- Green Lantern or Van Wilder: The Rise of Hal - 6 January, 2014
- The Internship or Google: A True Underdog Story - 10 December, 2013
- Alien Vs. Predator or Salmon Fishing in the Arctic - 2 December, 2013
Films containing famous musicians and rock stars tend to fall into one of three distinct categories: very good, (Flea – Back to the Future II), very bad, (J-Lo – Gigli) or very weird, (Michael Jackson – Moonwalker). Interestingly enough in the case of David Lynch’s Dune, all three labels could be said to apply. Featuring Sting, (or Gordon as his mum calls him), in the role of the malevolent and bloodthirsty Feyd-Rautha, Dune boasts a cosmopolitan all-star cast in this striking adaptation of Frank Herbert’s sci-fi classic.
I could go into extensive detail about the plot of Dune, but it would involve annexing the whole of the Vada website for the next few weeks with hourly updates on the core questions of what’s going on, who’s doing what to who and why are they doing it repeatedly and with such vigour. Initial scripts called for a running time of over ten hours and presumably this still wouldn’t have been enough to delve into the full intricacies, nuances and detail of its source material. A basic summary would be to describe it as Game of Thrones in space, which would be a bit of a disservice, as both the film and the book of Dune predate GOT by a number of years, but you get the idea.
The Dune of the title is an arid desert planet made remarkable only by a unique substance known as “spice’’, a ridiculously potent substance able to prolong life, expand your consciousness and, incredibly enough, allow instantaneous interstellar travel across the universe. Unsurprisingly then, the powers that be in the Dune universe covet this small strip of space highly. Democracy has become obsolete and society has returned to a feudal age with noble houses, guilds and an emperor governing over the masses. Most noteworthy among these noble houses being that of House Atreides and House Harkonnen who are engaged in a long-running War of the Roses style vendetta.
When House Atreides is assigned governorship of Dune and control of spice production by the Emperor it is seen as a great honour and privilege. But behind the scenes various machinations are being conducted with the Emperor aligned with the shadowy Spacing Guild and the Harkonnens who each share in the ultimate goal of destroying the Atreides for different reasons. Paul Atreides (Kyle McLachlan), is the heir apparent to the Atreides duchy and seemingly blessed with mystical powers, finding himself fascinated by the giant sandworms populating the desert planet and its indigenous peoples, the Fremen.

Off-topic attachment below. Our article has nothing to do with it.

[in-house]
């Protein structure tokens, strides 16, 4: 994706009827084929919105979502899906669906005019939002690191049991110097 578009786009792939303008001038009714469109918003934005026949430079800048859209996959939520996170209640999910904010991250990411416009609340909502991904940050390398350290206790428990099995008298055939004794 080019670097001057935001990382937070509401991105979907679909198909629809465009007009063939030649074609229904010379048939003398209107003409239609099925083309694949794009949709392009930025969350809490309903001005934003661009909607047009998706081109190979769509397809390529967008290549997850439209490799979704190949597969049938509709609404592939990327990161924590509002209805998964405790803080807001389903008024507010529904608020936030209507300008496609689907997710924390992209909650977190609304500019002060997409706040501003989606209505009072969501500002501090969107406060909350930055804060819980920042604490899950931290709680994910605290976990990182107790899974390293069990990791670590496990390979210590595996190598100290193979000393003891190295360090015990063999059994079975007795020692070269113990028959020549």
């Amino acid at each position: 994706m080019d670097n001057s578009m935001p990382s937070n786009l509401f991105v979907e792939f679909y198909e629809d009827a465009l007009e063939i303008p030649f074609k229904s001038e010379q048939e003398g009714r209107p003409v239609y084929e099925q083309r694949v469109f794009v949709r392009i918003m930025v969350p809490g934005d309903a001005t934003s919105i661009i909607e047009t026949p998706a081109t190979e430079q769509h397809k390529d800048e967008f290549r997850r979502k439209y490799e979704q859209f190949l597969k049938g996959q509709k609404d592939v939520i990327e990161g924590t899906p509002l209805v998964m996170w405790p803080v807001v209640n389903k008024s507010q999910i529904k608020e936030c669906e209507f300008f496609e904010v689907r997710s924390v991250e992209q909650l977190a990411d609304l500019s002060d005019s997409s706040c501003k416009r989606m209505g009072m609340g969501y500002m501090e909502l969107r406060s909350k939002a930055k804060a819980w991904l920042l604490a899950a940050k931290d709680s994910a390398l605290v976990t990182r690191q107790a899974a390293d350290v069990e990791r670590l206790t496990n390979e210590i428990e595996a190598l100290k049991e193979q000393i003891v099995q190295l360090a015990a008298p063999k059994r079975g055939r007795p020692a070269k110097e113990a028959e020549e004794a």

When the Harkonnens launch a surprise attack they manage to rout their sworn foes, killing Paul’s father and sending Paul and his mother fleeing into the desert. They are taken in by the Fremen and because of Paul’s supernatural skills he is elevated to the position of leader. Soon enough, Paul and his band of Fremen are wreaking a deadly vengeance on the Harkonnens, the Emperor, the Spacing Guild and anyone else who dared to cross him. Confucius said that before embarking on a journey of revenge one should dig two graves. Well, that is just nowhere near enough real estate to encapsulate the interplanetary scale devastation and carnage that occurs in Dune.
Sting actually does very little other than cackle inanely, prance lithely about and flaunt his toned torso… so essentially the same performance he gives during one of his concerts. Patrick Stewart also lends a hand getting some practice in as a swashbuckling spaceman in anticipation of playing Jean-Luc Picard later on in his career. Dune is bloated, it’s sprawling, it calls for a skyload of expository dialogue, it’s rambling, it’s full of non sequiturs and plot holes, it’s a space opera smorgasbord that goes wholeheartedly overboard.
Full of the typically dark and baroque imagery you would associate with its auteur director, Dune emerges as a bewildering yet bold attempt to create a rival franchise to the Star Wars saga. Unfortunately its ambition is also its weakness and in the end you feel a little like you’ve undergone training for an as yet unspecified endurance event. And thankfully Sting dies in the end thus ensuring he won’t turn up at Glastonbury and ruin it for everyone.